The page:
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Garden swing with your hands


The corner of the playroom or even in the family bonus room, these hanging chairs will add a bit of fun to the house. The kids will enjoy it, the adults will relax a bit in it and you get the bragging rights for being the creator of the masterpiece. Check them out now!

A Beautiful Mess starts us off with this Aztec-printed hanging chair that we instantly fell in love with. It’s an easy project to pull of, even for novice, and it’s versatile for around the house as well. In the playroom or the covered patio, it’ll work wherever you need an extra bit of fun.

Hop on over to Andrea’s Notebook and take a peek at all kinds of great inspiration. And that inspiration includes this wooden hanging chair. With modern bones and a sleek finished look, it’s a great way to add some personality to a minimalistic home. Personalize it with throw pillows or a blanket to finish it off.


Find the perfect tree and branch. There are many aspects to consider when making a swing that is both safe and long-lasting. If your yard doesn't have a tree with a branch that meets these standards, consider a different project. 
    Oak trees are ideal, but any type of sturdy hardwood tree may be used. Evergreens and fruit trees should be avoided.
    Pick a healthy branch that is at least eight inches in diameter. Carefully inspect for any signs of disease or splitting. A sickly branch is more likely to break off and fall, potentially causing serious injury to anyone below.
    The placement of your swing should be at least three to five feet out from the tree's trunk. Press down on the branch at the point where you intend to hang your swing. If the branch bounces, choose a sturdier one.
    Do not pick a branch that is too high off the ground. Twenty feet should be the maximum, but if you are making a swing for a young child, consider a lower branch. Remember that the higher the swing's attachment point, the greater the height your child may fall from.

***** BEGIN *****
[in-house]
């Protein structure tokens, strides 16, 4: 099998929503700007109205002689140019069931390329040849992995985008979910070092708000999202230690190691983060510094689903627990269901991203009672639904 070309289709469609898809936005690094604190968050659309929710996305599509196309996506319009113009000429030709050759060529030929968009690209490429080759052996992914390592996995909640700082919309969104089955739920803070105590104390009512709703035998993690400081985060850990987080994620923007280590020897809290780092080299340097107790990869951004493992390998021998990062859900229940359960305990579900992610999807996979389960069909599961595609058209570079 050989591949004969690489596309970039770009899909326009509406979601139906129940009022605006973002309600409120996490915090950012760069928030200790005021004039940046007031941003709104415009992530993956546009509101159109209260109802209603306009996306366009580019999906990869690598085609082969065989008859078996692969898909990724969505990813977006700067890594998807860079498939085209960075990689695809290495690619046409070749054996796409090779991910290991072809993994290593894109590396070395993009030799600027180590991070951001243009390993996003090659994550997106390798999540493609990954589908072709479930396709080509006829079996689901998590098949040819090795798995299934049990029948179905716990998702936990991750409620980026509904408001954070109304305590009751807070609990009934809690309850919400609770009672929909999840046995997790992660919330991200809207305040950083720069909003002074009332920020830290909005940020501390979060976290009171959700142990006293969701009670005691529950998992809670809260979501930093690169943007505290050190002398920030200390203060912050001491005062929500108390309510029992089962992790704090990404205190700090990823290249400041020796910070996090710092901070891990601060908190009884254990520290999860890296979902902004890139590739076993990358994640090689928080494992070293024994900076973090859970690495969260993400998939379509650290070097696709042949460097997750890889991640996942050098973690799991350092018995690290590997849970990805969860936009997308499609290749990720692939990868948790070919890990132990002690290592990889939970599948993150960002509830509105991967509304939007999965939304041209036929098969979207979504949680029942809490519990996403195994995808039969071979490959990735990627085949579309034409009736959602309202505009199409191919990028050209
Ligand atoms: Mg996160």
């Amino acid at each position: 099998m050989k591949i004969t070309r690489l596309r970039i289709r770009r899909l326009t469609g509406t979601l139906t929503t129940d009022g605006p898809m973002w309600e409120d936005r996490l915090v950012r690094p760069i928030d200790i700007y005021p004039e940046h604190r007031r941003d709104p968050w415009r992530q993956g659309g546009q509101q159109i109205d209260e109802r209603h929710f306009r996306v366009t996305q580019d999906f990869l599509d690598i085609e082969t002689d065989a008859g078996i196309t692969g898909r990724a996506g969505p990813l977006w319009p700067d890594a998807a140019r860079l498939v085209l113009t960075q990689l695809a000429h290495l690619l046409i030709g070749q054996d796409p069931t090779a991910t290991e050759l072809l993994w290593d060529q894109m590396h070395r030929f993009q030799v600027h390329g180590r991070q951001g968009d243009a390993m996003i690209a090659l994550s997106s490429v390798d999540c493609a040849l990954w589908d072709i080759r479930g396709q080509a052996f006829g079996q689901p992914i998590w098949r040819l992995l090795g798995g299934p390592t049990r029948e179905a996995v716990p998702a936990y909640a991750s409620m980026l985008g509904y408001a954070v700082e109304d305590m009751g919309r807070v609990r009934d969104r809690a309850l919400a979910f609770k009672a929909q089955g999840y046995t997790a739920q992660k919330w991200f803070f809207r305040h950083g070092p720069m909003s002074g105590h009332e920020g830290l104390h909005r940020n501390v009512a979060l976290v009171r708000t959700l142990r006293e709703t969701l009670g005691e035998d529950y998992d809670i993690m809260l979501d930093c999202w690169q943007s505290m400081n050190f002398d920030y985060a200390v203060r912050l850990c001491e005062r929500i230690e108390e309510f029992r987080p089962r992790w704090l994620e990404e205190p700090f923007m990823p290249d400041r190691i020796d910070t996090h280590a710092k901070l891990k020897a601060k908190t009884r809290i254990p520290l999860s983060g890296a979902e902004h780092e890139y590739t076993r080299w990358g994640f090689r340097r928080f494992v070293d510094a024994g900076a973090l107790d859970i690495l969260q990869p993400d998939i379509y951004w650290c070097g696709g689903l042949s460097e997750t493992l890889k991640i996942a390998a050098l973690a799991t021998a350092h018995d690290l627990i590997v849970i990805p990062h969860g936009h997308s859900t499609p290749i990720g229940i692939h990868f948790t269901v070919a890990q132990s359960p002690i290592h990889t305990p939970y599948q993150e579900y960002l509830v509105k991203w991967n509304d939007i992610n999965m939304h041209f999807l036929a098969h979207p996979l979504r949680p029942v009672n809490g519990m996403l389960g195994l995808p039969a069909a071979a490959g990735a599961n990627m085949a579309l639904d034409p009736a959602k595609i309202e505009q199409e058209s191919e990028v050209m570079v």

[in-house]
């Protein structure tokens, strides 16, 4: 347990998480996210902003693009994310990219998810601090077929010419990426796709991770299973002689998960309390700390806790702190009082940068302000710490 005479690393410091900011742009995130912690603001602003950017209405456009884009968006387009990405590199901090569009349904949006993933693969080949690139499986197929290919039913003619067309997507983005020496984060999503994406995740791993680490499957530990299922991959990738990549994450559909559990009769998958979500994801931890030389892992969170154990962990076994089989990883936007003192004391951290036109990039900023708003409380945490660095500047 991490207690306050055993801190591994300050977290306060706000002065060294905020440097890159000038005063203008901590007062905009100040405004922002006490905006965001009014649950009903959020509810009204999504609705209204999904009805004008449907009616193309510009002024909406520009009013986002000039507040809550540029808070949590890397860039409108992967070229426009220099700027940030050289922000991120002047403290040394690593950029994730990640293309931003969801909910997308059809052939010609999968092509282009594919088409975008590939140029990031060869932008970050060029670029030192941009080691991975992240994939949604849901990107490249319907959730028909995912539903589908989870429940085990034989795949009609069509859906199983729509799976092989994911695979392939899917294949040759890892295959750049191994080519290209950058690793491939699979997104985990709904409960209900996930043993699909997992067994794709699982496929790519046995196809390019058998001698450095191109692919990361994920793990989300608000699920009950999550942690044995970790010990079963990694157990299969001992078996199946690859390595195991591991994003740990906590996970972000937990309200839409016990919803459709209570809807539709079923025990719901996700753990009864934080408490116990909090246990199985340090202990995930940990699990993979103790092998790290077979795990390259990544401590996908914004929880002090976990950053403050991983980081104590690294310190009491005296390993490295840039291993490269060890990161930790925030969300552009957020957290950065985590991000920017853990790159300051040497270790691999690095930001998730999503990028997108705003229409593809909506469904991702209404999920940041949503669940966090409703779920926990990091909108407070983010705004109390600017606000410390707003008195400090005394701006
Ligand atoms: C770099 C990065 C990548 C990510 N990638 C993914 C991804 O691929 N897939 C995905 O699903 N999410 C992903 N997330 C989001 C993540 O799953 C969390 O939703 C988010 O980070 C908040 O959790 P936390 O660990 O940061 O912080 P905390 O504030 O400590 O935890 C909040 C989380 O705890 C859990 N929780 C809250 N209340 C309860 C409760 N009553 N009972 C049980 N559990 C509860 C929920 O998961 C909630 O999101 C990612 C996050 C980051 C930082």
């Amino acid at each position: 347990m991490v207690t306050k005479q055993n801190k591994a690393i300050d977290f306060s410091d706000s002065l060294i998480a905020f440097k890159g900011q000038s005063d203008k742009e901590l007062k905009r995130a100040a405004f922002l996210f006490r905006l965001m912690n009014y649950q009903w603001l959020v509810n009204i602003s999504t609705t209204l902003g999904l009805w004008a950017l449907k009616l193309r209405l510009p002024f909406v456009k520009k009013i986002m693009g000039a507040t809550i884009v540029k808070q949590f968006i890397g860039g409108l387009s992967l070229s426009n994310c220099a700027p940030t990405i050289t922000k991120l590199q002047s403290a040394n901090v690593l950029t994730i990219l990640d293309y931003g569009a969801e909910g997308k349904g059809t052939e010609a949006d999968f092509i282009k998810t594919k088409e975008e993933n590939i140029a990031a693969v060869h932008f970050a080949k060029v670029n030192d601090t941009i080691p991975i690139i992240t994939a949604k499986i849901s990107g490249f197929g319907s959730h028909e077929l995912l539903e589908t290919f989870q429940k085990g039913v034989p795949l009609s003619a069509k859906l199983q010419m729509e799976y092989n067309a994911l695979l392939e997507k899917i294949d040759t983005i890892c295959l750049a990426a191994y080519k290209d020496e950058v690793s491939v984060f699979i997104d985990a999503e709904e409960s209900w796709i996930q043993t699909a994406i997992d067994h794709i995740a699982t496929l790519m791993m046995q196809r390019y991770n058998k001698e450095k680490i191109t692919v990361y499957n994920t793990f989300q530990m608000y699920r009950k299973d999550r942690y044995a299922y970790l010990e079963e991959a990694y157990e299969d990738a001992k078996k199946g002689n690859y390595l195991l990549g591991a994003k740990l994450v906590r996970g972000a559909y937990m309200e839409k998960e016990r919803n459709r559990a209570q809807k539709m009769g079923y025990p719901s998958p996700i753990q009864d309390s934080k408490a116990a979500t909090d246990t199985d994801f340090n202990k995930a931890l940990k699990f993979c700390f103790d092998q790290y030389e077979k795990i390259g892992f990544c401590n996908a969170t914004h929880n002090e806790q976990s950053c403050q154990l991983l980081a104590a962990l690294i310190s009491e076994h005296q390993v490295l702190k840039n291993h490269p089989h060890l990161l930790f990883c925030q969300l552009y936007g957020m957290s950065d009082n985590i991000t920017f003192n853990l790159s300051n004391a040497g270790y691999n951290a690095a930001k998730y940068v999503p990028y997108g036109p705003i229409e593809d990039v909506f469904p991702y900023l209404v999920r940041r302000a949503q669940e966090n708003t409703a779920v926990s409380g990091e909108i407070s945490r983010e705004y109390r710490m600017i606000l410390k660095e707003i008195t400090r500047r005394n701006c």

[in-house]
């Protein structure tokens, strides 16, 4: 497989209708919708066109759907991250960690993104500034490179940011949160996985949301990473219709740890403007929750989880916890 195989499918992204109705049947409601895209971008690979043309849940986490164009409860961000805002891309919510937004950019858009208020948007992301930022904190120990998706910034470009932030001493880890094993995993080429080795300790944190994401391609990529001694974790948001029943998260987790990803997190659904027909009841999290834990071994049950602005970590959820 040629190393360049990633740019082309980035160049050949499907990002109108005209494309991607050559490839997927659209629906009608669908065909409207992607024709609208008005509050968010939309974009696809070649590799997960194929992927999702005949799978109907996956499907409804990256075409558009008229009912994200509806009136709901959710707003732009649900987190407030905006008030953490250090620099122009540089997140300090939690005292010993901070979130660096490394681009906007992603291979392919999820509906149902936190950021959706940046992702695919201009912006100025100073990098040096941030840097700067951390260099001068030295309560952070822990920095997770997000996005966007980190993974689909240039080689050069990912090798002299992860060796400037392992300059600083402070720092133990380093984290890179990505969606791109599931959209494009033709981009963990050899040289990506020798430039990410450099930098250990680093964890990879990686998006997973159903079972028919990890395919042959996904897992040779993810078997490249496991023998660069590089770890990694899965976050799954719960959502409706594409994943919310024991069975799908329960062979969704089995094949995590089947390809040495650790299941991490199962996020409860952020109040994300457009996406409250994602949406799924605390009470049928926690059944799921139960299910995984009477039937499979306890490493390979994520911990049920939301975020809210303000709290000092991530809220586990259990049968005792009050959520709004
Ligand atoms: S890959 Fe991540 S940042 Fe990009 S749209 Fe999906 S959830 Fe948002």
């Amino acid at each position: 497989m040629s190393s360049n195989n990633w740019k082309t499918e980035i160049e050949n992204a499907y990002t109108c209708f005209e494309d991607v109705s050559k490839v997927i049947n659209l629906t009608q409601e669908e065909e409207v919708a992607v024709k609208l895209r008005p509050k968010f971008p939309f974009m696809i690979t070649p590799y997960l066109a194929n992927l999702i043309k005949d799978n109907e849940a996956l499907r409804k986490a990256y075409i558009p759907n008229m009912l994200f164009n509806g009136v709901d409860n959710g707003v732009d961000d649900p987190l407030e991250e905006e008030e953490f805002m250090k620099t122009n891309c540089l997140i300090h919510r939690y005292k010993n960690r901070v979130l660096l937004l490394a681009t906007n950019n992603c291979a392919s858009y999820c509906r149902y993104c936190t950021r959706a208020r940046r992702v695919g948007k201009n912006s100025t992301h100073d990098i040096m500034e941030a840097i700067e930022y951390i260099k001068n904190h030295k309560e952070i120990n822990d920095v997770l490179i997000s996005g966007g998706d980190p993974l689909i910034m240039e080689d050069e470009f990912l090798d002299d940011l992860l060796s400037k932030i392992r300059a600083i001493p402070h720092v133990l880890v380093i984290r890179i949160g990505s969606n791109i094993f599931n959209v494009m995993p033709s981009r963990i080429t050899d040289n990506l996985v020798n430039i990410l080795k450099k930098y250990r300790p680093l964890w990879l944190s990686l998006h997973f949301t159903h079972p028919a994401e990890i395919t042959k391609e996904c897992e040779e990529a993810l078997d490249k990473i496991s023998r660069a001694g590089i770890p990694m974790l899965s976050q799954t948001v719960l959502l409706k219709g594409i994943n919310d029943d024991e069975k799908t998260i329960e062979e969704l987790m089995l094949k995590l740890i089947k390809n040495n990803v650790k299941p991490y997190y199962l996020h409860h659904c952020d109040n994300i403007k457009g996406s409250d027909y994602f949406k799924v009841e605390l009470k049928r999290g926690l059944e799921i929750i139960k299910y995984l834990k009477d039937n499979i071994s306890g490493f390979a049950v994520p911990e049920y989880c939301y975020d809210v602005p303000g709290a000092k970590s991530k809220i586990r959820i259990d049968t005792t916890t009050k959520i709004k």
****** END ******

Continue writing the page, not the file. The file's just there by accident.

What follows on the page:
Gather your materials. You will need wood, rope, twine, three-inch deck screws, wood glue, fine grit sandpaper, two stainless steel quick link carabiners, and the right tools for the job.
    For tools, you will need a saw, a leveler, measuring tape, a sanding block, and a cordless drill.

    Buy enough 1.5-inch thick pressure treated wood for the job. You will need enough for three 7.25-inch wide pieces: one measuring 36 inches in length and two that are each 4 inches long. A two-by-eight board that is four feet long will be the easiest to work with. (If you are new to woodworking, keep in mind that the actual width and thickness of a two-by-eight are 7.25 inches and 1.5 inches respectively.)

Secure the long ropes to your branch. Throw one end of each rope up over the branch. Position the two ropes so that they are slightly over three feet apart. Tie a running bowline slip knot to one end of each rope. Next, thread the free end of each rope through its corresponding knot. Tug each free end to tighten the knot onto the branch. 

This type of knot is very secure but will also expand with the growing tree. 
If needed, you can attach one end of each rope to a rock with some twine before attempting to throw it. This extra step will make getting the ends up over the branches much easier.


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